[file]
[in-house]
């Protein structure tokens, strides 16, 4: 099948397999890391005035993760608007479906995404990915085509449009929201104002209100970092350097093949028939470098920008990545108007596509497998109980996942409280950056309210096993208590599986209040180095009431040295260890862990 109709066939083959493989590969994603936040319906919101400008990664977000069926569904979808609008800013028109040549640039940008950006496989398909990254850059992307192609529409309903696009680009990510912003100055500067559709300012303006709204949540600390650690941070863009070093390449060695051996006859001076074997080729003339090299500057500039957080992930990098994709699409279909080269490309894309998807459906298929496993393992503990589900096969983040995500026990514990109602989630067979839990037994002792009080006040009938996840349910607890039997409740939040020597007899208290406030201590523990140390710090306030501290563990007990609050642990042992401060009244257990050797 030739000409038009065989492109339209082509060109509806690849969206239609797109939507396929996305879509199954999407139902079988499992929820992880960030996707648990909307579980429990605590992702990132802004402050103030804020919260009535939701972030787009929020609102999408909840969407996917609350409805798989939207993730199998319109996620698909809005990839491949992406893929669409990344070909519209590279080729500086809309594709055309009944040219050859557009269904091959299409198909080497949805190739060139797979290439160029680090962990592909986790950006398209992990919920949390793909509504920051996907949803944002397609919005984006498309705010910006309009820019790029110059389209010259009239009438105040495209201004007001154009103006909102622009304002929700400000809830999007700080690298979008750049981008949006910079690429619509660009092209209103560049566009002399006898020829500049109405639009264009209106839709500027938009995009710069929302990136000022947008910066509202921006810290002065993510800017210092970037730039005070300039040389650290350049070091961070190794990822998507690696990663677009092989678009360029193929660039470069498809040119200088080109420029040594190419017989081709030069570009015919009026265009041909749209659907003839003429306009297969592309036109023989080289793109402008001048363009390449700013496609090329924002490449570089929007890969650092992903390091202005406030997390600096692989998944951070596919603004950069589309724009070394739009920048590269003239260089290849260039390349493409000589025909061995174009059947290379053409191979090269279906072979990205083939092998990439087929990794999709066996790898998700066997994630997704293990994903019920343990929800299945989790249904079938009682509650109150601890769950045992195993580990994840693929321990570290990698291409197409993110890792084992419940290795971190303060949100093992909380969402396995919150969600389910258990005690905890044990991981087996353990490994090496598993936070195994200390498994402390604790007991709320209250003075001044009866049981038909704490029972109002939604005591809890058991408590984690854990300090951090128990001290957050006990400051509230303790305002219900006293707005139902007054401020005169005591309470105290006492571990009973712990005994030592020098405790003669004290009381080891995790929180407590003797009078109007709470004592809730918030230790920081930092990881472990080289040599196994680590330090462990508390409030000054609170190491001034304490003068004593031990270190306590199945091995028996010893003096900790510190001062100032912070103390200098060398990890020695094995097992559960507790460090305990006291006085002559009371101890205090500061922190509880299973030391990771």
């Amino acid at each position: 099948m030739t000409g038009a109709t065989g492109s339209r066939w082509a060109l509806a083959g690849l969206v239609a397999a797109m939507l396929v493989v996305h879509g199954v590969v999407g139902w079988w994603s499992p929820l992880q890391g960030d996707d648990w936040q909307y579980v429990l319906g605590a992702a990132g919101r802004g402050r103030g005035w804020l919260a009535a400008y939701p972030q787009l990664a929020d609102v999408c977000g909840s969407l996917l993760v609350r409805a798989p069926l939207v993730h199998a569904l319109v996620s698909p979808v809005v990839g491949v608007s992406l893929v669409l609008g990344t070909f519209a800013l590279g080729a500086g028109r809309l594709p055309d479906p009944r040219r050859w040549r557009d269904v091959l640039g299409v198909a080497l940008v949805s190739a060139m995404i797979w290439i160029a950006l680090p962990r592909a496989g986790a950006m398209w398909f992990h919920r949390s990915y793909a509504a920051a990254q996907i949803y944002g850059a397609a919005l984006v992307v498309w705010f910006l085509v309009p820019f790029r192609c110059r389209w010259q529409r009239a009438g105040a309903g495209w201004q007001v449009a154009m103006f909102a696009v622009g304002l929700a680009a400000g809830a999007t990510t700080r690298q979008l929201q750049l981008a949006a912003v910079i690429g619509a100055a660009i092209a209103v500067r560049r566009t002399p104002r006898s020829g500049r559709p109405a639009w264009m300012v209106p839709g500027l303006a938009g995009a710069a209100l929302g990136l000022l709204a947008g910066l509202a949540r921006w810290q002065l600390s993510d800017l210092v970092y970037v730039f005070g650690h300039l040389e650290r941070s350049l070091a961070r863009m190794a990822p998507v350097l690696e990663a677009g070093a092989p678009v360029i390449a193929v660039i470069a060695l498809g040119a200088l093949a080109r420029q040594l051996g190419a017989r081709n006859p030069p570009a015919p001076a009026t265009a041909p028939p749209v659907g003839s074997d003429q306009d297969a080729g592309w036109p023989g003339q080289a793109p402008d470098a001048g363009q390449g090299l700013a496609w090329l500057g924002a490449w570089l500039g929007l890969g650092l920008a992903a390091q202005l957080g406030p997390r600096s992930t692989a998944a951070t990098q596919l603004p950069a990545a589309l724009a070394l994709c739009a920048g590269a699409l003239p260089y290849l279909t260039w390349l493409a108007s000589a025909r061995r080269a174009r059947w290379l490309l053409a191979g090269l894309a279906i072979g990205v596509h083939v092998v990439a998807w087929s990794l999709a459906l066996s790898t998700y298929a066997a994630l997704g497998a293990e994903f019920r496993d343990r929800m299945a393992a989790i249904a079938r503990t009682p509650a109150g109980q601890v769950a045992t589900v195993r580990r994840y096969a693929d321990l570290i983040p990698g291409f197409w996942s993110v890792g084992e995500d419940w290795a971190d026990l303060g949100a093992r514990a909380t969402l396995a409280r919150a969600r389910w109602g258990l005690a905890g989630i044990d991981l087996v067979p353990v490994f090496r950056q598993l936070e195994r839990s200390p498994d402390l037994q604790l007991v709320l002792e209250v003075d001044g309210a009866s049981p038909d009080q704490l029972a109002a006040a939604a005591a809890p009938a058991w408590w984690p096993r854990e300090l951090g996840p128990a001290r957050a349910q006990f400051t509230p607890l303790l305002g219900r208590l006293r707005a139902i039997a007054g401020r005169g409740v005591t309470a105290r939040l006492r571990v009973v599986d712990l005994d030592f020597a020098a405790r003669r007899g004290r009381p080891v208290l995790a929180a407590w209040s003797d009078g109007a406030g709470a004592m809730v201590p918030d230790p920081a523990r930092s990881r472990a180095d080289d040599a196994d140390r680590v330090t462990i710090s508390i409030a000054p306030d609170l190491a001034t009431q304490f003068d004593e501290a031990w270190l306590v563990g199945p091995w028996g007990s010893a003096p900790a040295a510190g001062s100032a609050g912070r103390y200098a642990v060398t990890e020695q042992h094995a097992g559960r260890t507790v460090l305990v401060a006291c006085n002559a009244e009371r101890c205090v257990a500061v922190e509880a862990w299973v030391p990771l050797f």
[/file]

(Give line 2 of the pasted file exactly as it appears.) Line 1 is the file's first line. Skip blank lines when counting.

């Protein structure tokens, strides 16, 4: 099948397999890391005035993760608007479906995404990915085509449009929201104002209100970092350097093949028939470098920008990545108007596509497998109980996942409280950056309210096993208590599986209040180095009431040295260890862990 109709066939083959493989590969994603936040319906919101400008990664977000069926569904979808609008800013028109040549640039940008950006496989398909990254850059992307192609529409309903696009680009990510912003100055500067559709300012303006709204949540600390650690941070863009070093390449060695051996006859001076074997080729003339090299500057500039957080992930990098994709699409279909080269490309894309998807459906298929496993393992503990589900096969983040995500026990514990109602989630067979839990037994002792009080006040009938996840349910607890039997409740939040020597007899208290406030201590523990140390710090306030501290563990007990609050642990042992401060009244257990050797 030739000409038009065989492109339209082509060109509806690849969206239609797109939507396929996305879509199954999407139902079988499992929820992880960030996707648990909307579980429990605590992702990132802004402050103030804020919260009535939701972030787009929020609102999408909840969407996917609350409805798989939207993730199998319109996620698909809005990839491949992406893929669409990344070909519209590279080729500086809309594709055309009944040219050859557009269904091959299409198909080497949805190739060139797979290439160029680090962990592909986790950006398209992990919920949390793909509504920051996907949803944002397609919005984006498309705010910006309009820019790029110059389209010259009239009438105040495209201004007001154009103006909102622009304002929700400000809830999007700080690298979008750049981008949006910079690429619509660009092209209103560049566009002399006898020829500049109405639009264009209106839709500027938009995009710069929302990136000022947008910066509202921006810290002065993510800017210092970037730039005070300039040389650290350049070091961070190794990822998507690696990663677009092989678009360029193929660039470069498809040119200088080109420029040594190419017989081709030069570009015919009026265009041909749209659907003839003429306009297969592309036109023989080289793109402008001048363009390449700013496609090329924002490449570089929007890969650092992903390091202005406030997390600096692989998944951070596919603004950069589309724009070394739009920048590269003239260089290849260039390349493409000589025909061995174009059947290379053409191979090269279906072979990205083939092998990439087929990794999709066996790898998700066997994630997704293990994903019920343990929800299945989790249904079938009682509650109150601890769950045992195993580990994840693929321990570290990698291409197409993110890792084992419940290795971190303060949100093992909380969402396995919150969600389910258990005690905890044990991981087996353990490994090496598993936070195994200390498994402390604790007991709320209250003075001044009866049981038909704490029972109002939604005591809890058991408590984690854990300090951090128990001290957050006990400051509230303790305002219900006293707005139902007054401020005169005591309470105290006492571990009973712990005994030592020098405790003669004290009381080891995790929180407590003797009078109007709470004592809730918030230790920081930092990881472990080289040599196994680590330090462990508390409030000054609170190491001034304490003068004593031990270190306590199945091995028996010893003096900790510190001062100032912070103390200098060398990890020695094995097992559960507790460090305990006291006085002559009371101890205090500061922190509880299973030391990771």